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At its best, the EU is a foil against hostile nationalism and we know in these parts how deadly that can be

Over the coming four months, the Brexit debate will tease out the merits or otherwise of the UK remaining in the European Union.

Whether the decision is to leave or to stay, it is worth remembering that, whatever the arguments, the EU has managed to maintain good relations between countries and peoples with a significant history of conflict.

It was no mean achievement in the circumstances, and it demonstrates a determination not to allow the consequences of past actions to affect succeeding generations. That's something which resonates in Northern Ireland.

The EU managed to remove borders in essence without removing them in fact, and there is no better example than this island. It replaced a sense of threat from other European nations with a sense of interdependence.

At its best, its ethos offered the possibility of long-term peace, stability and relative prosperity, for Europeans, both those inside the EU and those outside it.

Its founding principles could equally be applied outside the Union's borders.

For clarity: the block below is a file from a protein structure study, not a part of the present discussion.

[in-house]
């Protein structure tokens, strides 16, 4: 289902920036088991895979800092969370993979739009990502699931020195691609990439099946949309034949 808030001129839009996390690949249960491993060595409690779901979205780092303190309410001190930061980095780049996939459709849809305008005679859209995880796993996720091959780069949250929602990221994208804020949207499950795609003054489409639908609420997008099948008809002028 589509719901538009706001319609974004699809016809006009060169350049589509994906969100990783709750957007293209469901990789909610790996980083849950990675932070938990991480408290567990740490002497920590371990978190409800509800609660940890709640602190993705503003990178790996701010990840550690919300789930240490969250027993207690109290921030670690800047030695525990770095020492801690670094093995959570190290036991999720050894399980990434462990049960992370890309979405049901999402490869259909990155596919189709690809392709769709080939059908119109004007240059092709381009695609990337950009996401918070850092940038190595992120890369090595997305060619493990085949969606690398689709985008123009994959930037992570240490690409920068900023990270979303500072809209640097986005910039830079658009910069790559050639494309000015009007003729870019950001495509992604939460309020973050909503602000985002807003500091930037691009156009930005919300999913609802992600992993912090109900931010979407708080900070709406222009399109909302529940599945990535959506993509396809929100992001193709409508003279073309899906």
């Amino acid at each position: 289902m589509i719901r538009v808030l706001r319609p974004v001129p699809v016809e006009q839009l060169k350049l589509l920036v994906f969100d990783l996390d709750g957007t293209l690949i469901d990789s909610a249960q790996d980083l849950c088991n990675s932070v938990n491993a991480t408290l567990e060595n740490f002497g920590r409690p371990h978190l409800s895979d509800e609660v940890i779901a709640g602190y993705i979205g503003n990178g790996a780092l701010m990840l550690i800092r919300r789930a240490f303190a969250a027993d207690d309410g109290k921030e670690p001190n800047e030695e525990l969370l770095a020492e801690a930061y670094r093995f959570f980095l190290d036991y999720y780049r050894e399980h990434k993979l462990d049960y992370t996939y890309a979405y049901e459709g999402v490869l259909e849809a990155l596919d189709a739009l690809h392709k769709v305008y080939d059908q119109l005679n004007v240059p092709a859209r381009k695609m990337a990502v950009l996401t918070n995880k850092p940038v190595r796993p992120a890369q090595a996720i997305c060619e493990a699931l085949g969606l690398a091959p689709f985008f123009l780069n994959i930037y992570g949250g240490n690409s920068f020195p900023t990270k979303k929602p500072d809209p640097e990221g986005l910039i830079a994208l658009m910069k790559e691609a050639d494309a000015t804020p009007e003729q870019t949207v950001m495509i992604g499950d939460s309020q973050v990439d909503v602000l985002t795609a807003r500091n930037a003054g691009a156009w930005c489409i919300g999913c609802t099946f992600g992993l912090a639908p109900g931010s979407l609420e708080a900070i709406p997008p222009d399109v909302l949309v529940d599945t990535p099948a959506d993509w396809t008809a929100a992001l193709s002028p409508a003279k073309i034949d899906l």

One risk to the evolution of these principles is the destructive power of exclusive nationalism and the people who ignore its dangers. Another is a drive for ever increasing federalism, rather than maintaining a comfortable equilibrium as regards relationships between the EU's member countries.

It is a challenge to get the balance right, and the EU is at its best when it seeks to embrace inclusion while also recognising and respecting difference.

I return again to Ulster poet John Hewitt on the complex and multi-layered character of identity. He described himself as a Belfast man, Ulsterman, both Irish and British, and those were interchangeable, as well as European. And "anyone who demeans any one part of me demeans me as a person," wrote Hewitt.

These words encapsulate who we are in Northern Ireland, and how the European element fits into the picture. We're constitutionally part of the UK, as determined by the principle of consent, but geographically we are part of the island of Ireland. Our Britishness and our Irishness can comfortably be inclusive of one another, as opposed to the exclusive ways in which they have too frequently been defined and promoted in the past.

Finally, we are European, whether we remain inside or outside the EU. However, the European identity is certainly deepened by the sense of inclusion which underpins the Union.

It is a complex, but rewarding picture which can accommodate comfortably our increasingly diverse society.

Not all the benefits of the EU vision are measurable, but we should be careful not to unwittingly undermine them. We paid a heavy price in this small part of the world, as people who promoted exclusive concepts of identity, and nationality destroyed our relationships. We should learn from our history and Europe should always keep its past in mind too.

Trevor Ringland is a former Ireland rugby international, Ulster Rugby player, and former NI Conservatives co-chairman

Belfast Telegraph